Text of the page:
Tezepelumab Significantly Reduces Exacerbations in Severe Asthma

February 26, 2021
Jennifer Barrett

Tezepelumab is an investigational biologic for the potential treatment of severe, uncontrolled asthma.

Tezepelumab reduced exacerbation rates in patients with severe, uncontrolled asthma, according new results from the phase 3 NAVIGATOR clinical trial.

Tezepelumab is an investigational treatment in severe asthma that blocks the action of thymic stromal lymphopoietin, an epithelial cytokine that plays a key role across the spectrum of asthma inflammation. It is the only biologic to consistently and significantly reduce annualized asthma exacerbation rate (AAER) in a broad population of patients with severe asthma, irrespective of the baseline eosinophil counts across phase 2 and phase 3 trials.

The phase 3 NAVIGATOR trial included 1061 adults and adolescents with severe, uncontrolled asthma, who were receiving treatment with medium- or high-dose inhaled corticosteroid plus at least 1 controller medication with or without oral corticosteroids.

According to the findings, tezepelumab plus standard of care demonstrated a 56% reduction (p<0.001) in annualized asthma exacerbation rate (AAER) over 52 weeks in the overall patient population, compared with placebo and standard of care. Tezepelumab also achieved a statistically significant and clinically meaningful 41% reduction (p<0.001) in AAER in a pre-specified analysis of patients with baseline eosinophil counts less than 300 cells per microliter. Clinically meaningful reductions in AAE were also observed in 2 additional subgroups: a 39% reduction in patients with baseline eosinophil counts less than 150 cells per microliter and a 70% reduction in patients with greater than or equal to 300 cells per microliter.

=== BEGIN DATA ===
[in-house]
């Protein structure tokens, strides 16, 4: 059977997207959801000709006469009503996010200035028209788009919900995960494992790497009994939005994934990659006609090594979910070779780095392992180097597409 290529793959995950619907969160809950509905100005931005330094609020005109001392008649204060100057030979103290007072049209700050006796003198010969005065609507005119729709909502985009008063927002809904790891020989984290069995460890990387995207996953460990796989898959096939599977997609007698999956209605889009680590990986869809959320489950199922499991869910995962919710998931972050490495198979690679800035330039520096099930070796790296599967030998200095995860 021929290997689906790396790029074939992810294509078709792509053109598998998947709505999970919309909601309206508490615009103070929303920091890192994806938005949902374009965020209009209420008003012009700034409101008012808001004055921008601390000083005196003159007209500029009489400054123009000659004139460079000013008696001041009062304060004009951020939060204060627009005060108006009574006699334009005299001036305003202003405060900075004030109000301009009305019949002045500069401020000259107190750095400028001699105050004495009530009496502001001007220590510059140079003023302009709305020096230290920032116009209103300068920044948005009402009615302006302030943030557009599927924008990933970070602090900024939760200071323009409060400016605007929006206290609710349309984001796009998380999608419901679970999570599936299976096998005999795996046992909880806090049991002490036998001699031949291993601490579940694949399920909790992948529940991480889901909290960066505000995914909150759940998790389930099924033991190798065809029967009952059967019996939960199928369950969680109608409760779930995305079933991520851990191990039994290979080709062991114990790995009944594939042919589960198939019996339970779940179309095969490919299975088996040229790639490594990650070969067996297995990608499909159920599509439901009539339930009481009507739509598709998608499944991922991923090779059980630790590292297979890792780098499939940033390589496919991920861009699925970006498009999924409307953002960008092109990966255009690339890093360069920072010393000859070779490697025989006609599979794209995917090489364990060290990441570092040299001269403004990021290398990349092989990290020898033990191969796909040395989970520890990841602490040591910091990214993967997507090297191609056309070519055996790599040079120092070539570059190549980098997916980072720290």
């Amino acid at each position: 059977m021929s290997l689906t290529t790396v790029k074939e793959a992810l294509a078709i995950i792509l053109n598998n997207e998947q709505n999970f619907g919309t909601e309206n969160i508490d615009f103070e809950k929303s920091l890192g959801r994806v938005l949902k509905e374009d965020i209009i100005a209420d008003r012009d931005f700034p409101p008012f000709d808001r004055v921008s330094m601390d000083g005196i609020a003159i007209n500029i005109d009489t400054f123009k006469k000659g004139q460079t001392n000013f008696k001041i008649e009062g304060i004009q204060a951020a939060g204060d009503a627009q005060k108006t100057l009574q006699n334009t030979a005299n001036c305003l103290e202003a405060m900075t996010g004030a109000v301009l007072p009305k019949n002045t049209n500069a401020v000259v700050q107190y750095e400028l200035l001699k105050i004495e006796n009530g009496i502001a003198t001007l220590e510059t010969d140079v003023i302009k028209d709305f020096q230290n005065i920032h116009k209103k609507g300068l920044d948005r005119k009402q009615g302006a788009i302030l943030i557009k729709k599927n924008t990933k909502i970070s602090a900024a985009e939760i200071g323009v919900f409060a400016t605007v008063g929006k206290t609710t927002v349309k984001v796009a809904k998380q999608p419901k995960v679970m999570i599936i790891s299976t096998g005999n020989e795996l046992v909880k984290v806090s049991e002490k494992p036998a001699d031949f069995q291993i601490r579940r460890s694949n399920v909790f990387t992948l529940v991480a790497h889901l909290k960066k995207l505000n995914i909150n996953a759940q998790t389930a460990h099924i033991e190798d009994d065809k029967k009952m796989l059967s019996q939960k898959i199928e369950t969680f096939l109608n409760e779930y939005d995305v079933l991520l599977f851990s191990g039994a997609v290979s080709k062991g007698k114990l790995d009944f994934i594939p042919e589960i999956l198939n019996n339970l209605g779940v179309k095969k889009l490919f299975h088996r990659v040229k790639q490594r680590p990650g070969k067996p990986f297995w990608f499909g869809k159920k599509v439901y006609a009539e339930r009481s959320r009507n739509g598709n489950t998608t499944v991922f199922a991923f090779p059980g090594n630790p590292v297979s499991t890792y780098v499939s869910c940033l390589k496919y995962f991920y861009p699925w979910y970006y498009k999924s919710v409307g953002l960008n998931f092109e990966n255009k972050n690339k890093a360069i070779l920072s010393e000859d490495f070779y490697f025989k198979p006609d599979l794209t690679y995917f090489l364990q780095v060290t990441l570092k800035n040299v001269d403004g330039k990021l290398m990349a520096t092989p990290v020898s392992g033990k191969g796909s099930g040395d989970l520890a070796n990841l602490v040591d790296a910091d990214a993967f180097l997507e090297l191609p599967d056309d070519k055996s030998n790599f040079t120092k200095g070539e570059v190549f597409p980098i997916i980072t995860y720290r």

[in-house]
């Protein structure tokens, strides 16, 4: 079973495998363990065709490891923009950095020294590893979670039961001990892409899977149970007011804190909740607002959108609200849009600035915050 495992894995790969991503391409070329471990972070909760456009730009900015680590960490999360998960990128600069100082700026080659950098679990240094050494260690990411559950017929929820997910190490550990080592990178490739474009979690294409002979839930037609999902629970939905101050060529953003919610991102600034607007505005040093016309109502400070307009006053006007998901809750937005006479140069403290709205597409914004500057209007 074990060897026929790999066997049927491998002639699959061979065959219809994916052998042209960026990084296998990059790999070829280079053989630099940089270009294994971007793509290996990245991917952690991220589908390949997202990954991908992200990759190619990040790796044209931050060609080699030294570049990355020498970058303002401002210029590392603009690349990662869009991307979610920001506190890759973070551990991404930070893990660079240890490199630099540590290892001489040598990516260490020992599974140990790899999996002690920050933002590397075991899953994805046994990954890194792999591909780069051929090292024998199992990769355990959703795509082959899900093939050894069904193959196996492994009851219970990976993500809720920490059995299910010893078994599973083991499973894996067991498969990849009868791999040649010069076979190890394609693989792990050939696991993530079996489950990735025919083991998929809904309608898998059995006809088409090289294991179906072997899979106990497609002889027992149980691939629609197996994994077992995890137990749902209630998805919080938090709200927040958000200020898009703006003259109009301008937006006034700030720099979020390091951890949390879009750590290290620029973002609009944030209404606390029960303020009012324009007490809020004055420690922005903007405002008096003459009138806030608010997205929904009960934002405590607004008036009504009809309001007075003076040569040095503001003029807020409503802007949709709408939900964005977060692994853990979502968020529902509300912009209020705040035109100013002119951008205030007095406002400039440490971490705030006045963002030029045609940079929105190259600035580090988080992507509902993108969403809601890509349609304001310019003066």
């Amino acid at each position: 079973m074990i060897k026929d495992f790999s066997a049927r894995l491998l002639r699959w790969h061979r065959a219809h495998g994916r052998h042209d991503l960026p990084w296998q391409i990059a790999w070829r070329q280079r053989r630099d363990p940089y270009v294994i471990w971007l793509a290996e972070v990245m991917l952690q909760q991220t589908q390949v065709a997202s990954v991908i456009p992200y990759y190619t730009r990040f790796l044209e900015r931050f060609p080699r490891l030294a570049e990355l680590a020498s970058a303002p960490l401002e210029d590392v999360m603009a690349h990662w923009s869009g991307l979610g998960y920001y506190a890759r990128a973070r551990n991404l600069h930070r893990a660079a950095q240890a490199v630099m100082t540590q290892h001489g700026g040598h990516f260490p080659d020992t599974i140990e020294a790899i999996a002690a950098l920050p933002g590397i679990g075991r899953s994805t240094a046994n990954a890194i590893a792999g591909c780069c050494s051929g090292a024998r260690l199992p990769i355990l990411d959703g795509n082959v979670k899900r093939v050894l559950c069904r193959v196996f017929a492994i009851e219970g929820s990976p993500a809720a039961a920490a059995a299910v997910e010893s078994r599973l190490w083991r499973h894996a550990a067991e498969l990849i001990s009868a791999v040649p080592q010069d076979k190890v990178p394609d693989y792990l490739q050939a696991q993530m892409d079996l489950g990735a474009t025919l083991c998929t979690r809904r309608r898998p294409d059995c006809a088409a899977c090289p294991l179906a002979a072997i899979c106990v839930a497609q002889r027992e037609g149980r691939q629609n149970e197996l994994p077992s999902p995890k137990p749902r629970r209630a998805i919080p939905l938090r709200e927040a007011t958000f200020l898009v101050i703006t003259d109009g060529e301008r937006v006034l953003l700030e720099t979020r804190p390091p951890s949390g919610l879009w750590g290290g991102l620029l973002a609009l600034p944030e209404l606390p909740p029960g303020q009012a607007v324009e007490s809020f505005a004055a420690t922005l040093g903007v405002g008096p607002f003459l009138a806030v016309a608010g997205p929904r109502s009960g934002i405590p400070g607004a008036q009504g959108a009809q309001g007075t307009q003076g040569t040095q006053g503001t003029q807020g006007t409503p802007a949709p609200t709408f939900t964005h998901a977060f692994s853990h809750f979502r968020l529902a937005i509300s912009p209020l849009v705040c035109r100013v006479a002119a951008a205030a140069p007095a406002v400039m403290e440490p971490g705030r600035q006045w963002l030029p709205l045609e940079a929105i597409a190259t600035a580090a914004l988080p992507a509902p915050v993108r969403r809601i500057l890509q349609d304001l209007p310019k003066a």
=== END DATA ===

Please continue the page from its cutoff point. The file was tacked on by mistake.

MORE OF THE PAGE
Investigators noted additional clinically meaningful reductions in AAER compared with placebo in tezepelumab-treated patients irrespective of allergy status and fractional exhaled nitric oxide level. Statistically significant improvements were observed in every key secondary end point as well, including lung function measurements, asthma control, and health-related quality of life.

The most frequently reported adverse events with tezeplumab in the trial were nasopharyngitis, upper respiratory tract infection, and headache.

“These are ground-breaking results for the many patients with severe asthma who continue to face debilitating symptoms despite receiving standard of care inhaled medicines and currently approved biologics,” professor Andrew Menzies-Gow, director of the lung division, Royal Brompton Hospital, London, United Kingdom, said in a statement.

Reference

1. Tezepelumab Is The First Biologic To Significantly Reduce Exacerbations In Broad Population Of Patients With Severe, Uncontrolled Asthma. News release Amgen; February 25, 2021. Accessed February 26, 2021. https://www.amgen.com/newsroom/press-releases/2021/02/tezepelumab-is-the-first-biologic-to-significantly-reduce-exacerbations-in-broad-population-of-patients-with-severe-uncontrolled-asthma